Discover how to get rid of a stye.
A stye is an eyelid infection that causes a tender, red bump near the edge of the eye. The infection is caused by a blockage of the sebaceous glands or by bacteria and can occur at the base of an eyelash (external stye) or inside one of the glands in the eyelid (internal).
A stye usually forms in one eye at a time, but you can get them in both eyes, especially if you didn’t treat the first stye that formed. A stye is usually a one-time problem that does not return once treated.
However, some styes can sometimes form again. What you think is a stye may also be a chalazion, a healed internal stye that is no longer contagious.
Although most red bumps near the edge of the eyelid, which often aren’t even styes, are harmless and usually heal on their own within a week or two, a stye can be a nuisance. Fortunately, there are a few home remedies that can help you get rid of a stye quickly, or at least reduce some of the swelling and discomfort it causes.
The first thing you should do if you have a stye is clean your eyelids. You can use diluted tearless baby shampoo on a cotton pad, washcloth, or makeup remover pad. Then rinse your eyelids with lukewarm water and gently pat them dry. You can also use a mild saline solution to clean your eyelids.
Wash your hands before and after touching the stye, and don’t share your towels or washcloths with others.
Another option is pre-moistened eyelid cleansing pads. You can find these products without a prescription at most pharmacies.
It’s a good idea to stop wearing eye makeup when you have a stye since covering it up can delay the healing process. Also, discard old makeup or applicators that may be contaminated.
Wear glasses instead of contact lenses until the stye heals.
You can help a stye heal faster by applying warm compresses for 10 to 15 minutes, three or four times a day.
Some people use tea bags to treat styes, but a traditional clean washcloth dipped in warm (not hot) water will do the trick. Wring out the washcloth until it stops dripping and place it over your closed eyes.
If you want to try a tea bag, wait for it to cool down to lukewarm, not hot, then place it on your eyelid for about 5-10 minutes. Use a different tea bag for each eye if you have more than one stye
Some people want to pop a stye to drain it quickly, like a pimple. However, no matter what you do, don’t get carried away with the anxiety and try to burst the stye!
Often the warmth of a hot compress is enough to cause it to open, drain and heal on its own, without causing trauma to the eyelid or possibly spreading the infection through pressure.
You can use over-the-counter antibiotic creams to help heal a stye, but be sure to use creams made specifically for the eyes and avoid topical steroids.
Also, antibiotic eye drops are not known to help eliminate styes. If a stye is serious enough to require antibiotics, it’s probably best to see your doctor.
A gentle massage, done with clean hands, a warm compress, or a warm washcloth can sometimes relieve the pain of a stye. A massage can also promote the drainage of the stye. Opt for a gentle massage and stop if you feel pain.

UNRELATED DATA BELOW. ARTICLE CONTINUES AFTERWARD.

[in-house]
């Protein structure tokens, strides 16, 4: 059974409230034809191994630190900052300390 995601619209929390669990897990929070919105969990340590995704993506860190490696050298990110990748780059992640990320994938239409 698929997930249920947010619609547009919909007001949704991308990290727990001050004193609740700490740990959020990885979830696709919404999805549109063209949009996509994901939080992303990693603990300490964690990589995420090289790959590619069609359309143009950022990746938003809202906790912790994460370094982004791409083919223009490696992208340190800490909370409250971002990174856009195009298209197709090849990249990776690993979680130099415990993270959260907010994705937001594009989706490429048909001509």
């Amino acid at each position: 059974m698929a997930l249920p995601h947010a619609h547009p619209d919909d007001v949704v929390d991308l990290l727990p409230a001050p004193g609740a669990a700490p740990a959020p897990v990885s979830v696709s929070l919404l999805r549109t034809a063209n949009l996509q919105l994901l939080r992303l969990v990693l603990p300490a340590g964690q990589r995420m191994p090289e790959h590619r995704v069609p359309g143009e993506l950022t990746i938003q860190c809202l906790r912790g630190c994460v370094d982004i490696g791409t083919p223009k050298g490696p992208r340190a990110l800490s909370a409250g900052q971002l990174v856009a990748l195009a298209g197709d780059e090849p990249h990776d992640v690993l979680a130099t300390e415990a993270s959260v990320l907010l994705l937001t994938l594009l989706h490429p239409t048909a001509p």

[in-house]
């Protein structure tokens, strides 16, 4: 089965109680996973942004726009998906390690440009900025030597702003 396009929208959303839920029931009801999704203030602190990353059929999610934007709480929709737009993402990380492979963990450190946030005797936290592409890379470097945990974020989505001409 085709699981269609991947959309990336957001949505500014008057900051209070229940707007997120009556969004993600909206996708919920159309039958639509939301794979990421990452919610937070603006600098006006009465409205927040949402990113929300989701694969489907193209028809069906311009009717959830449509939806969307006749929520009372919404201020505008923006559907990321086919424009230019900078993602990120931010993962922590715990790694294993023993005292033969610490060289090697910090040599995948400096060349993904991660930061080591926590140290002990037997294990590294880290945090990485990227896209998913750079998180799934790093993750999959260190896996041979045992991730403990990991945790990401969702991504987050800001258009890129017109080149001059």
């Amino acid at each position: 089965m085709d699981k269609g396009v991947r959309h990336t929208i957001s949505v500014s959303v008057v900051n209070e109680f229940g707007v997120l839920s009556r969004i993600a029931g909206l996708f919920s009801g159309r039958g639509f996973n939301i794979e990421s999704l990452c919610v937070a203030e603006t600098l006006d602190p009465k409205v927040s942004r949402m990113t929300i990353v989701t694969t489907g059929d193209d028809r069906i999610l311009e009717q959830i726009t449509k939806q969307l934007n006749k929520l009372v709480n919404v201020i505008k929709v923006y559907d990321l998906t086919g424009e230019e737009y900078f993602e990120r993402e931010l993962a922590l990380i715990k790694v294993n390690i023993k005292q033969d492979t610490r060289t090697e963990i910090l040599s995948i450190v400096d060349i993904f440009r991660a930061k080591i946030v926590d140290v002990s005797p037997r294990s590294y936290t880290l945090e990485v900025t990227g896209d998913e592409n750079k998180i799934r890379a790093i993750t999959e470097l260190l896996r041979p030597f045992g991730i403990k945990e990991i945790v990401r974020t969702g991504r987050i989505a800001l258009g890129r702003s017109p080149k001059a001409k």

• Painkillers: Over-the-counter pain relievers, such as acetaminophen and ibuprofen, may relieve pain or discomfort, but they don’t help speed the healing of a stye.
• Home Remedies: The best way to relieve pain from a stye is to use warm compresses or washcloths and help the stye heal as quickly as possible.
There are things you can do to prevent styes.
• Cleanse your face and remove your makeup every night.
• Clean your eyelids daily with diluted baby shampoo.
• Use an over-the-counter eyelid cleanser.
• Always wash your hands before touching your contact lenses and be sure to disinfect and clean your contact lenses according to the manufacturer’s instructions.
• Bacteria can grow on makeup, so replace your eye makeup every 2-3 months. Never share your makeup with anyone.
• Avoid rubbing your eyes if you feel itchy, especially if you haven’t just washed your hands.
• Avoid sharing pads or masks with someone who has a stye.
In most cases, a stye can be cured with home remedies in 3 to 5 days. The swelling should start to go down after 2-3 days. If you need to see a doctor or use antibiotics for a more severe stye, it should still heal after about a week.
If you have recurring styes, you may have blepharitis. Taking steps to quickly treat this eyelid problem will also help prevent recurrences.
You should see your doctor if:
• Your stye does not improve after a few days.
• Your stye is getting worse.
• Your eye is sore rather than just your eyelid.
• Your vision is affected.
• Your eyelid swells or becomes very red.
• Your eye does not fully open.
• The problem is internal and home remedies or over-the-counter solutions are of no help
• The stye continues to grow
In some cases, styes may require minor surgery by an eye doctor, followed by prescription stye medication or antibiotics.
If your doctor recommends surgery, it’s a fairly simple procedure that involves opening and draining the stye.